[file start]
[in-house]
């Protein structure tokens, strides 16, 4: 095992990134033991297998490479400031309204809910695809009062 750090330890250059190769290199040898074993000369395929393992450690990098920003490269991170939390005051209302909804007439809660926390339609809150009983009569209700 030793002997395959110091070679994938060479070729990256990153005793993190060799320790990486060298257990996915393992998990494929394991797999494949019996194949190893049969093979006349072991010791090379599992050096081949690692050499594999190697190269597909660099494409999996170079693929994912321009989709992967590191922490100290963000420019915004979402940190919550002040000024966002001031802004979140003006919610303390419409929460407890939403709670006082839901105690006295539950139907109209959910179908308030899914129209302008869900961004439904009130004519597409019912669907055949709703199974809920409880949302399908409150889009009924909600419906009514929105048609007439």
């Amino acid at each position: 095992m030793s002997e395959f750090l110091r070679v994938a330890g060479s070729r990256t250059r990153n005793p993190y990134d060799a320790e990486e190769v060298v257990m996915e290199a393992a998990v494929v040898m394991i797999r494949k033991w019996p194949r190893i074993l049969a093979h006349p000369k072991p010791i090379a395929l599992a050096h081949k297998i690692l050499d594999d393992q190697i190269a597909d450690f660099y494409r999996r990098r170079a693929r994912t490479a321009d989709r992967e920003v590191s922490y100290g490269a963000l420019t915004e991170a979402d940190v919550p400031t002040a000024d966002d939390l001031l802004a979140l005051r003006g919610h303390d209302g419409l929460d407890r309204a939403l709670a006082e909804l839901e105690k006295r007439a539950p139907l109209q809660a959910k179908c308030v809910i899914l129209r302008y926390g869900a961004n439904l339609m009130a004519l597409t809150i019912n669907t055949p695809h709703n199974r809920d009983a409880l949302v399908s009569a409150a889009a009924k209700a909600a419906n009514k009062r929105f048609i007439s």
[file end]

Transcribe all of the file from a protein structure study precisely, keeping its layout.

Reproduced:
[in-house]
């Protein structure tokens, strides 16, 4: 095992990134033991297998490479400031309204809910695809009062 750090330890250059190769290199040898074993000369395929393992450690990098920003490269991170939390005051209302909804007439809660926390339609809150009983009569209700 030793002997395959110091070679994938060479070729990256990153005793993190060799320790990486060298257990996915393992998990494929394991797999494949019996194949190893049969093979006349072991010791090379599992050096081949690692050499594999190697190269597909660099494409999996170079693929994912321009989709992967590191922490100290963000420019915004979402940190919550002040000024966002001031802004979140003006919610303390419409929460407890939403709670006082839901105690006295539950139907109209959910179908308030899914129209302008869900961004439904009130004519597409019912669907055949709703199974809920409880949302399908409150889009009924909600419906009514929105048609007439």
């Amino acid at each position: 095992m030793s002997e395959f750090l110091r070679v994938a330890g060479s070729r990256t250059r990153n005793p993190y990134d060799a320790e990486e190769v060298v257990m996915e290199a393992a998990v494929v040898m394991i797999r494949k033991w019996p194949r190893i074993l049969a093979h006349p000369k072991p010791i090379a395929l599992a050096h081949k297998i690692l050499d594999d393992q190697i190269a597909d450690f660099y494409r999996r990098r170079a693929r994912t490479a321009d989709r992967e920003v590191s922490y100290g490269a963000l420019t915004e991170a979402d940190v919550p400031t002040a000024d966002d939390l001031l802004a979140l005051r003006g919610h303390d209302g419409l929460d407890r309204a939403l709670a006082e909804l839901e105690k006295r007439a539950p139907l109209q809660a959910k179908c308030v809910i899914l129209r302008y926390g869900a961004n439904l339609m009130a004519l597409t809150i019912n669907t055949p695809h709703n199974r809920d009983a409880l949302v399908s009569a409150a889009a009924k209700a909600a419906n009514k009062r929105f048609i007439s």